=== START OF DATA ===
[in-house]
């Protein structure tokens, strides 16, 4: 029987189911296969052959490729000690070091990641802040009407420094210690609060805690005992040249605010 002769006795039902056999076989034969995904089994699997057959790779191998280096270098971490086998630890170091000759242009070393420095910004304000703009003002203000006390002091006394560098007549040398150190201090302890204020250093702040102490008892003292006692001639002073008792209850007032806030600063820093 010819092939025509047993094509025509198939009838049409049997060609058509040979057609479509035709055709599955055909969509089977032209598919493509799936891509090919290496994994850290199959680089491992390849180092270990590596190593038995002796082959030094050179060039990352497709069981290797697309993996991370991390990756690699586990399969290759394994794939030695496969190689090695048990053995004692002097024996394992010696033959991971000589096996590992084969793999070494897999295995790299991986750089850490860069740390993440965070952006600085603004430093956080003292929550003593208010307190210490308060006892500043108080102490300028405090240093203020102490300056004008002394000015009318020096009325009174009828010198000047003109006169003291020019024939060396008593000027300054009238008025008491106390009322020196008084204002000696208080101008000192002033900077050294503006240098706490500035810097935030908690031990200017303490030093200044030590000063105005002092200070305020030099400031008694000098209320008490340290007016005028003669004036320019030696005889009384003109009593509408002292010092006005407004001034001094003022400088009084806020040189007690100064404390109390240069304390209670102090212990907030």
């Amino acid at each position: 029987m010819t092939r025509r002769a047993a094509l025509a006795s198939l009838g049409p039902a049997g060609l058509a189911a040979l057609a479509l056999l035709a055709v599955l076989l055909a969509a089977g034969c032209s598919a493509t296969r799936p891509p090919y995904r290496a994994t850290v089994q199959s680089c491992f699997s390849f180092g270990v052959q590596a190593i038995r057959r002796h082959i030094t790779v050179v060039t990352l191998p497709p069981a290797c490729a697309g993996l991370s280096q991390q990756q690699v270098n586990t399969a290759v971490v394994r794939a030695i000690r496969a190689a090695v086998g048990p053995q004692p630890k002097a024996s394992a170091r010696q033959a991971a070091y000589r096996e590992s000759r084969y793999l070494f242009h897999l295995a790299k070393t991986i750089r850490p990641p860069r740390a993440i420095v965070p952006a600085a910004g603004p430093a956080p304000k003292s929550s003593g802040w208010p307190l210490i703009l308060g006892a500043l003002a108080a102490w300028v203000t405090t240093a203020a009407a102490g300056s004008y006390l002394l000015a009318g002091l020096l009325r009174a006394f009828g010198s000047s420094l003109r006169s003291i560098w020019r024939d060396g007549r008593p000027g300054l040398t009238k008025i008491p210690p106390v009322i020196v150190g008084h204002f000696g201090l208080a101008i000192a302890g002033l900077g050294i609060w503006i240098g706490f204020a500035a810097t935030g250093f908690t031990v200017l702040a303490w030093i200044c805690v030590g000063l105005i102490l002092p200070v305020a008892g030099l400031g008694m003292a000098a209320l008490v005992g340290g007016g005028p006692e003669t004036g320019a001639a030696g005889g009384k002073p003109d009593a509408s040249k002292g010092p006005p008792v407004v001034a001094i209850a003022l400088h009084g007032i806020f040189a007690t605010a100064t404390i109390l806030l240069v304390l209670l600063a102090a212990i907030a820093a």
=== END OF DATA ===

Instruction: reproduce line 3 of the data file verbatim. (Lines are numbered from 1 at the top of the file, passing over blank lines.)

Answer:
């Amino acid at each position: 029987m010819t092939r025509r002769a047993a094509l025509a006795s198939l009838g049409p039902a049997g060609l058509a189911a040979l057609a479509l056999l035709a055709v599955l076989l055909a969509a089977g034969c032209s598919a493509t296969r799936p891509p090919y995904r290496a994994t850290v089994q199959s680089c491992f699997s390849f180092g270990v052959q590596a190593i038995r057959r002796h082959i030094t790779v050179v060039t990352l191998p497709p069981a290797c490729a697309g993996l991370s280096q991390q990756q690699v270098n586990t399969a290759v971490v394994r794939a030695i000690r496969a190689a090695v086998g048990p053995q004692p630890k002097a024996s394992a170091r010696q033959a991971a070091y000589r096996e590992s000759r084969y793999l070494f242009h897999l295995a790299k070393t991986i750089r850490p990641p860069r740390a993440i420095v965070p952006a600085a910004g603004p430093a956080p304000k003292s929550s003593g802040w208010p307190l210490i703009l308060g006892a500043l003002a108080a102490w300028v203000t405090t240093a203020a009407a102490g300056s004008y006390l002394l000015a009318g002091l020096l009325r009174a006394f009828g010198s000047s420094l003109r006169s003291i560098w020019r024939d060396g007549r008593p000027g300054l040398t009238k008025i008491p210690p106390v009322i020196v150190g008084h204002f000696g201090l208080a101008i000192a302890g002033l900077g050294i609060w503006i240098g706490f204020a500035a810097t935030g250093f908690t031990v200017l702040a303490w030093i200044c805690v030590g000063l105005i102490l002092p200070v305020a008892g030099l400031g008694m003292a000098a209320l008490v005992g340290g007016g005028p006692e003669t004036g320019a001639a030696g005889g009384k002073p003109d009593a509408s040249k002292g010092p006005p008792v407004v001034a001094i209850a003022l400088h009084g007032i806020f040189a007690t605010a100064t404390i109390l806030l240069v304390l209670l600063a102090a212990i907030a820093a």